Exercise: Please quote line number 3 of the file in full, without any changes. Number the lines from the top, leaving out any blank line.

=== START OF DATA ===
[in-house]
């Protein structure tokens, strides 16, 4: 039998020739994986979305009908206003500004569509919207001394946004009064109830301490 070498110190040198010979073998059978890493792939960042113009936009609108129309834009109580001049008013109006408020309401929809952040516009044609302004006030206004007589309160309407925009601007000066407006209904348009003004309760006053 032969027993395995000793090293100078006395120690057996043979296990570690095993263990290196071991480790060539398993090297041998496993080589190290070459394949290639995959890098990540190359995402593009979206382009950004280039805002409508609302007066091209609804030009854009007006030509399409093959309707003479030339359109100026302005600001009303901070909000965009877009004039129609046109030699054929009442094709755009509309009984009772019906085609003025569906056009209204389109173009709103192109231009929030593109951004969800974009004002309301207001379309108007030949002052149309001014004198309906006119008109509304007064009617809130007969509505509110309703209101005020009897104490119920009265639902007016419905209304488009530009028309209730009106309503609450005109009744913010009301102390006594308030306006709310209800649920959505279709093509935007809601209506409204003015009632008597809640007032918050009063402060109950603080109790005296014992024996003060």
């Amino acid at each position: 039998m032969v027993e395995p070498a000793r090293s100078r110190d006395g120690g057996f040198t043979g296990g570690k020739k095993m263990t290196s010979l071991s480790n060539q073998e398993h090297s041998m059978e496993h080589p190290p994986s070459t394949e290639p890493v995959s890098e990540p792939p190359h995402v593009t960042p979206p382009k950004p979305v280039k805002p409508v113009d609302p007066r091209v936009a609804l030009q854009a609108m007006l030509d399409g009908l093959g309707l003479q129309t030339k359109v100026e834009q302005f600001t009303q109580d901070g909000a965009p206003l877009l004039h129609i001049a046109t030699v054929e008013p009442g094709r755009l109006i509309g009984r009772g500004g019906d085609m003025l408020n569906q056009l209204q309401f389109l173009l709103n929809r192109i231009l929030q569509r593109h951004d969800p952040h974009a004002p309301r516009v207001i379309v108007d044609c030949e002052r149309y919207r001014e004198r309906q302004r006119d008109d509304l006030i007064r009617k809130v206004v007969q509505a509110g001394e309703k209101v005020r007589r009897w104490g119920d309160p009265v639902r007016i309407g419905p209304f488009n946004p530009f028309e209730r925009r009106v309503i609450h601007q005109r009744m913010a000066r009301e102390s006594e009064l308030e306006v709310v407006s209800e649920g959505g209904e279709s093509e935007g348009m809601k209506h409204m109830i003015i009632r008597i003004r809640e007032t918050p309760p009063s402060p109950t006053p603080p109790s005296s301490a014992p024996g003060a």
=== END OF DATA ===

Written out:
């Amino acid at each position: 039998m032969v027993e395995p070498a000793r090293s100078r110190d006395g120690g057996f040198t043979g296990g570690k020739k095993m263990t290196s010979l071991s480790n060539q073998e398993h090297s041998m059978e496993h080589p190290p994986s070459t394949e290639p890493v995959s890098e990540p792939p190359h995402v593009t960042p979206p382009k950004p979305v280039k805002p409508v113009d609302p007066r091209v936009a609804l030009q854009a609108m007006l030509d399409g009908l093959g309707l003479q129309t030339k359109v100026e834009q302005f600001t009303q109580d901070g909000a965009p206003l877009l004039h129609i001049a046109t030699v054929e008013p009442g094709r755009l109006i509309g009984r009772g500004g019906d085609m003025l408020n569906q056009l209204q309401f389109l173009l709103n929809r192109i231009l929030q569509r593109h951004d969800p952040h974009a004002p309301r516009v207001i379309v108007d044609c030949e002052r149309y919207r001014e004198r309906q302004r006119d008109d509304l006030i007064r009617k809130v206004v007969q509505a509110g001394e309703k209101v005020r007589r009897w104490g119920d309160p009265v639902r007016i309407g419905p209304f488009n946004p530009f028309e209730r925009r009106v309503i609450h601007q005109r009744m913010a000066r009301e102390s006594e009064l308030e306006v709310v407006s209800e649920g959505g209904e279709s093509e935007g348009m809601k209506h409204m109830i003015i009632r008597i003004r809640e007032t918050p309760p009063s402060p109950t006053p603080p109790s005296s301490a014992p024996g003060a």